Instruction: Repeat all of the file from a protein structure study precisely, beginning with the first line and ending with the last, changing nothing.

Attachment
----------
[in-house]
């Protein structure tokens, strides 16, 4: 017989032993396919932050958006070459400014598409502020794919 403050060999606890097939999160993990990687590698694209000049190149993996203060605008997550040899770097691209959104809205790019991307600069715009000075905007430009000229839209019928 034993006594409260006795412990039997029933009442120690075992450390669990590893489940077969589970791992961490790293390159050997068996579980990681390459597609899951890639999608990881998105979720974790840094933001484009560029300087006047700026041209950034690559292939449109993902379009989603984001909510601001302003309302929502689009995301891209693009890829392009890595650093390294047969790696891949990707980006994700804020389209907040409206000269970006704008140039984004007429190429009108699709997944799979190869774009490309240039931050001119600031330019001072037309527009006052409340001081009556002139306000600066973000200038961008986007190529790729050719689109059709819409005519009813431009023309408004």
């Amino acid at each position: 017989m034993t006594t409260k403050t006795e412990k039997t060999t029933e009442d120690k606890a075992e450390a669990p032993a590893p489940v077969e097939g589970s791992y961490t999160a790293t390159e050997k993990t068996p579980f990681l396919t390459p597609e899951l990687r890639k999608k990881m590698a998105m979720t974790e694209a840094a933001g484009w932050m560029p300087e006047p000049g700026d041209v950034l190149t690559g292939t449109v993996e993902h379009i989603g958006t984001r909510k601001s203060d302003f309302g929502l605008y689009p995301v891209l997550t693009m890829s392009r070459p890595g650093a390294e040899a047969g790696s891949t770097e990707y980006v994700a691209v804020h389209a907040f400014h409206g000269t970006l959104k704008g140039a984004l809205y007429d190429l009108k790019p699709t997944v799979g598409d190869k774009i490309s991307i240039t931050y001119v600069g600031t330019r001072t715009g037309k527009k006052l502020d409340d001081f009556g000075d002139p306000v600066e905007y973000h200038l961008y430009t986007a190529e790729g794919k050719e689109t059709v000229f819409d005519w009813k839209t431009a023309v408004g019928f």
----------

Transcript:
[in-house]
């Protein structure tokens, strides 16, 4: 017989032993396919932050958006070459400014598409502020794919 403050060999606890097939999160993990990687590698694209000049190149993996203060605008997550040899770097691209959104809205790019991307600069715009000075905007430009000229839209019928 034993006594409260006795412990039997029933009442120690075992450390669990590893489940077969589970791992961490790293390159050997068996579980990681390459597609899951890639999608990881998105979720974790840094933001484009560029300087006047700026041209950034690559292939449109993902379009989603984001909510601001302003309302929502689009995301891209693009890829392009890595650093390294047969790696891949990707980006994700804020389209907040409206000269970006704008140039984004007429190429009108699709997944799979190869774009490309240039931050001119600031330019001072037309527009006052409340001081009556002139306000600066973000200038961008986007190529790729050719689109059709819409005519009813431009023309408004």
């Amino acid at each position: 017989m034993t006594t409260k403050t006795e412990k039997t060999t029933e009442d120690k606890a075992e450390a669990p032993a590893p489940v077969e097939g589970s791992y961490t999160a790293t390159e050997k993990t068996p579980f990681l396919t390459p597609e899951l990687r890639k999608k990881m590698a998105m979720t974790e694209a840094a933001g484009w932050m560029p300087e006047p000049g700026d041209v950034l190149t690559g292939t449109v993996e993902h379009i989603g958006t984001r909510k601001s203060d302003f309302g929502l605008y689009p995301v891209l997550t693009m890829s392009r070459p890595g650093a390294e040899a047969g790696s891949t770097e990707y980006v994700a691209v804020h389209a907040f400014h409206g000269t970006l959104k704008g140039a984004l809205y007429d190429l009108k790019p699709t997944v799979g598409d190869k774009i490309s991307i240039t931050y001119v600069g600031t330019r001072t715009g037309k527009k006052l502020d409340d001081f009556g000075d002139p306000v600066e905007y973000h200038l961008y430009t986007a190529e790729g794919k050719e689109t059709v000229f819409d005519w009813k839209t431009a023309v408004g019928f």